University Of Florida Develops Folic Acid Educational Material In Spanish – Hispanic Women At Increased Risk For Having Babies With Neural Tube Defects
GAINESVILLE, Fla. — To help Hispanic women prevent having babies with neural-tube birth defects, the University of Florida has developed Spanish-language nutrition materials about the benefits of taking folic acid.
UF’s Institute of Food and Agricultural Sciences is preparing to release to the public Spanish-language materials that explain the role of folic acid in preventing neural-tube birth defects. Hispanic women have almost twice the risk of bearing children with neural-tube defects, and moreover, mothers of Hispanic origin account for almost 20 percent of live births in Florida.
Gail Kauwell, associate professor of human nutrition, said babies born with neural-tube defects can have a variety of health problems including breathing difficulties, walking and learning disabilities, and problems with bladder and bowel control. In some cases the brain does not develop, and the baby may be miscarried or die shortly after birth.Kauwell said taking folic acid daily can help prevent these problems.
“These are serious health issues that can be prevented almost 70 percent of the time by taking an inexpensive vitamin,” Kauwell said. “The fact that a woman can protect her unborn child simply by taking a folic acid supplement is remarkable, and that message needs to be conveyed to every female who can get pregnant.”
In 1992, the U.S. Public Health Service recommended that all women of childbearing age – including teenagers and Hispanic women — take 400 micrograms (0.4 milligrams) of folic acid daily.
The reasoning behind the daily intake recommendation is because the fetus can develop a neural-tube defect before a woman even realizes she is pregnant.
“The neural tube is formed within the first 28 days of pregnancy, so by the time a woman finds out she’s pregnant, it’s too late to use folic acid to prevent the defect,” Kauwell said. “Women must understand that they need to be taking folic acid at least one month before they conceive a child. The best way to ensure that happens is to take it every day during childbearing years.”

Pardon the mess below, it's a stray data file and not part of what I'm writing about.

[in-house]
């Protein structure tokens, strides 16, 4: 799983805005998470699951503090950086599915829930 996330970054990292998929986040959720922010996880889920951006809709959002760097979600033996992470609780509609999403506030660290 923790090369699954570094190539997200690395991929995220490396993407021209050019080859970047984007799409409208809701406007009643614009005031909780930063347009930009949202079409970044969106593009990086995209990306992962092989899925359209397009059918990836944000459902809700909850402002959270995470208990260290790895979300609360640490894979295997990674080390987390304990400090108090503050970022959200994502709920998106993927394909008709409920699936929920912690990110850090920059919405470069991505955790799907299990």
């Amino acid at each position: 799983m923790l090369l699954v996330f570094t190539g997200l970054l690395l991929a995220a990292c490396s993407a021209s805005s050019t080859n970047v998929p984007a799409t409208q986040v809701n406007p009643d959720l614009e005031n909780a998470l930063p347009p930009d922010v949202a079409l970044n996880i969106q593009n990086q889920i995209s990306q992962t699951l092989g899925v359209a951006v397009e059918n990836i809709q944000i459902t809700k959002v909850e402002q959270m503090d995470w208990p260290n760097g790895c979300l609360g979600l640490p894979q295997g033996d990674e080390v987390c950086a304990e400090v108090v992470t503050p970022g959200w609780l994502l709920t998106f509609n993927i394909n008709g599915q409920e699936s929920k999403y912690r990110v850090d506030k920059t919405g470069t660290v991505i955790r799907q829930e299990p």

The evidence for a link between folic acid intake and a reduced risk of neural-tube defects is so strong that it is one of only 12 FDA-approved health claims for foods or dietary supplements.
However, scientists make a distinction between the two forms of the vitamin, known as folic acid and folate. Both are water-soluble B-vitamins, with folic acid being the synthetic form that is in vitamin supplements and fortified foods. The term for the natural form is folate, which is found in orange juice, strawberries, dark-green leafy vegetables, and beans, including black, kidney and garbanzo beans.
Kauwell said people should include both forms of the B-vitamin in their daily diet.
“Folic acid from a vitamin supplement is better absorbed, however, foods that are rich in folate have other vitamins and minerals that people should consume,” Kauwell said. “It should be noted though, that only synthetic folic acid has been shown in studies to reduce neural-tube defects.”
According to the U.S. Department of Agriculture, many women of childbearing age do not consume the recommended daily amount.
Although more research is needed to determine why Hispanic women are higher risk, scientists think it is a combination of genetic, cultural and environmental factors.
To ensure the folic acid message is accurately conveyed to the higher risk Hispanic women, Kauwell and her colleagues in UF’s food science and human nutrition department are conducting focus groups during May 2001.Working with her are: Lynn Bailey, professor, Linda Bobroff, associate professor, and Gail Rampersaud, registered dietitian.
Rampersaud said the focus groups should help ensure success in the Spanish community.
“We are inviting bilingual women of Cuban, Puerto Rican, Mexican and other Hispanic subgroups so we can get feedback about how the scientific information translates into various dialects of Spanish,” Rampersaud said. “Once it is distributed through our extension offices, this program should provide the opportunity for Hispanic women to empower themselves and reduce their risk.”